C++ Part 41

Review Part IV

Function Call
A function call is an expression consisting of the function name followed
by arguments enclosed in parentheses. If there is more than one argument,
the arguments are separated by commas. A function call is an expression
that can be used like any other expression of the type specified for the
value returned by the function.
where the Argument_List is a comma-separated list of arguments:
Argument_1, Argument_2, . . . , Argument_Last
side = sqrt(area);
cout << "2.5 to the power 3.0 is " << pow(2.5, 3.0);

A Function to Convert from int to double
The notation static_cast can be used as a predefined function
and will convert a value of some other type to a value of type double. For
example, static_cast(2) returns 2.0. This is called type casting.
(Type casting can be done with types other than double, but until later in
this book, we will do type casting only with the type double.)
int total_pot, number_of_winners;
double your_winnings;
. . .
your_winnings =

Function Declaration
A function declaration tells you all you need to know to write a call to the
function. A function declaration is required to appear in your code prior to
a call to a function whose definition has not yet appeared. Function
declarations are normally placed before the main part of your program.
Type_Returned Function_Name(Parameter_List);
where the Parameter_List is a comma-separated list of parameters:
Type_1 Formal_Parameter_1, Type_2 Formal_Parameter_2,...
..., Type_Last Formal_Parameter_Last
double total_weight(int number, double weight_of_one);
//Returns the total weight of number items that
//each weigh weight_of_one.

A Function Is Like a Small Program
To understand functions, keep the following three points in mind:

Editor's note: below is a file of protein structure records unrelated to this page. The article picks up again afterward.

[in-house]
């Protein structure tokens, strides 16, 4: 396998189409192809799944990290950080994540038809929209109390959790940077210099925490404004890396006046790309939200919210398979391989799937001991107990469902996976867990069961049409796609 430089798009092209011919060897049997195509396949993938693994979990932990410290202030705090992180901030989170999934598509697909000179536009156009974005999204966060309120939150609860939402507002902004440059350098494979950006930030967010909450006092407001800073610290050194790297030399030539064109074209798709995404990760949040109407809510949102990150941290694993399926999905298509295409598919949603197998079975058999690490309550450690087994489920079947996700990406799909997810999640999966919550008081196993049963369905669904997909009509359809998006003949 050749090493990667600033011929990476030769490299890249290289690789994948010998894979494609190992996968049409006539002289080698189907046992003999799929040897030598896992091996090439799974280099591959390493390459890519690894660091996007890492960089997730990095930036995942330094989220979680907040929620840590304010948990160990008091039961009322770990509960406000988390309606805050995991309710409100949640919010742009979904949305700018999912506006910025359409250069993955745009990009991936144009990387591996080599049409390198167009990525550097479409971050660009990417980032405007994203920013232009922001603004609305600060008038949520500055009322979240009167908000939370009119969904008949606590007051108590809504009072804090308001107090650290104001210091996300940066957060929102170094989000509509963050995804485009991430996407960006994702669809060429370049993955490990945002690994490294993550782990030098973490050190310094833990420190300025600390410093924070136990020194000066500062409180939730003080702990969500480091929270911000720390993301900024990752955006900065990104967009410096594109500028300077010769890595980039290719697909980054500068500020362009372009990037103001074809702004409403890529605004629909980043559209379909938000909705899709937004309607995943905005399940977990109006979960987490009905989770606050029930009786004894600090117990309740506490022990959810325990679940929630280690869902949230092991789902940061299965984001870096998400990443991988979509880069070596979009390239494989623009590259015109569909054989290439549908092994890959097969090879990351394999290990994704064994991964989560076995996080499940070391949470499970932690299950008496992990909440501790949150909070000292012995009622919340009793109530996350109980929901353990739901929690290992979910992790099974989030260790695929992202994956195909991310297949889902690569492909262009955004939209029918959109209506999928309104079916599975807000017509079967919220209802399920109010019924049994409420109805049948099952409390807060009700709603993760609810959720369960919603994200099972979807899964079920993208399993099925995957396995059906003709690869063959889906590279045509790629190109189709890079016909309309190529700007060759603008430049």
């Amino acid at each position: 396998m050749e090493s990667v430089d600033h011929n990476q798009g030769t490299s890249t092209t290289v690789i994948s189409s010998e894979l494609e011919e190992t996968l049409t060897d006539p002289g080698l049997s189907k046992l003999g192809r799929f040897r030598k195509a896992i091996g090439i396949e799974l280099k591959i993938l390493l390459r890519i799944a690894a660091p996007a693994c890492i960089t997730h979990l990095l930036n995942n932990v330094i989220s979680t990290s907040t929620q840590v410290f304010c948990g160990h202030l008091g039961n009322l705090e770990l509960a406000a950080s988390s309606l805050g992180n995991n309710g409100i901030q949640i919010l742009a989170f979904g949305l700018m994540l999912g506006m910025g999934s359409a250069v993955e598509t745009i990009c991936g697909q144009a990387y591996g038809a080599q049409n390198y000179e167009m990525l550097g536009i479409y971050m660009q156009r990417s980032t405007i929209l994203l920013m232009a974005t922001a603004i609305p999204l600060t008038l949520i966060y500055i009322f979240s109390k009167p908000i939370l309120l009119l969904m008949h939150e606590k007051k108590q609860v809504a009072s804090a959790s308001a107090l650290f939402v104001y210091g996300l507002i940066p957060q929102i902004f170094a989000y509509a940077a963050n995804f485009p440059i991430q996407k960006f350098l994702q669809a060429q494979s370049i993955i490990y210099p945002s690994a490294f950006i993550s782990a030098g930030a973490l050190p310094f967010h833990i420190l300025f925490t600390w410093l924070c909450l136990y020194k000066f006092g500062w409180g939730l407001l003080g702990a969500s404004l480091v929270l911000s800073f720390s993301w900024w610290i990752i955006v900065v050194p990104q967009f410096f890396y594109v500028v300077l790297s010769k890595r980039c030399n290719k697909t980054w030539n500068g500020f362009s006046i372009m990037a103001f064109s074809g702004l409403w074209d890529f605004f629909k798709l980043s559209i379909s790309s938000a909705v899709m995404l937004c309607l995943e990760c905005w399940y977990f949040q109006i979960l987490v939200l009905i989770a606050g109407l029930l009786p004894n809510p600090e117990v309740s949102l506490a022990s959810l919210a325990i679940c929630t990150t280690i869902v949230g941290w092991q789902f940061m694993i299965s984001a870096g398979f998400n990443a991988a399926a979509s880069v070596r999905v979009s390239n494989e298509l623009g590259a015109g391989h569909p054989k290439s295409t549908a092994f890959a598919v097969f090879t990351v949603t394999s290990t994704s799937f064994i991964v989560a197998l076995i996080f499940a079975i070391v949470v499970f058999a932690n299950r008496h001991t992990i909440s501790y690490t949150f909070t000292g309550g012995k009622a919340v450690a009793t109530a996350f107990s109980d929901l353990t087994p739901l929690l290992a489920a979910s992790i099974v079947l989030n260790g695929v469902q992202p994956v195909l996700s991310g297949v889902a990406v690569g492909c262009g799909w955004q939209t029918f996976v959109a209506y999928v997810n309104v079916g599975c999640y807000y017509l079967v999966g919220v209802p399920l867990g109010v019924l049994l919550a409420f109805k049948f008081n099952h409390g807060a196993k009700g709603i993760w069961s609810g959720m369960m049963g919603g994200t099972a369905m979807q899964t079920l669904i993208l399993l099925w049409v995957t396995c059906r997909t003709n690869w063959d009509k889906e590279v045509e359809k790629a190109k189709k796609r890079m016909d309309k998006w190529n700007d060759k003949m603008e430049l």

■ A function definition is like a small program and calling the function is the
same thing as running this “small program.”
■ A function uses formal parameters, rather than cin, for input. The arguments to
the function are the input and they are plugged in for the formal parameters.
■ A function (of the kind discussed in this chapter) does not normally send any output
to the screen, but it does send a kind of “output” back to the program. The
function returns a value, which is like the “output” for the function. The function
uses a return statement instead of a cout statement for this “output.”

Procedural Abstraction
When applied to a function definition, the principle of procedural
abstraction means that your function should be written so that it can be
used like a black box. This means that the programmer who uses the
function should not need to look at the body of the function definition to
see how the function works. The function declaration and the accompanying
comment should be all the programmer needs to know in order to use
the function. To ensure that your function definitions have this important
property, you should strictly adhere to the following rules:
■ The function declaration comment should tell the programmer any and all conditions
that are required of the arguments to the function and should describe
the value that is returned by the function when called with these arguments.
■ All variables used in the function body should be declared in the function body.
(The formal parameters do not need to be declared, because they are listed in
the function declaration.)

Make a Loop Body a Function Call
Whenever you have a loop nested within a loop, or any other complex
computation included in a loop body, make the loop body a function call.
This way you can separate the design of the loop body from the design of
the rest of the program. This divides your programming task into two
smaller subtasks.


Popular Posts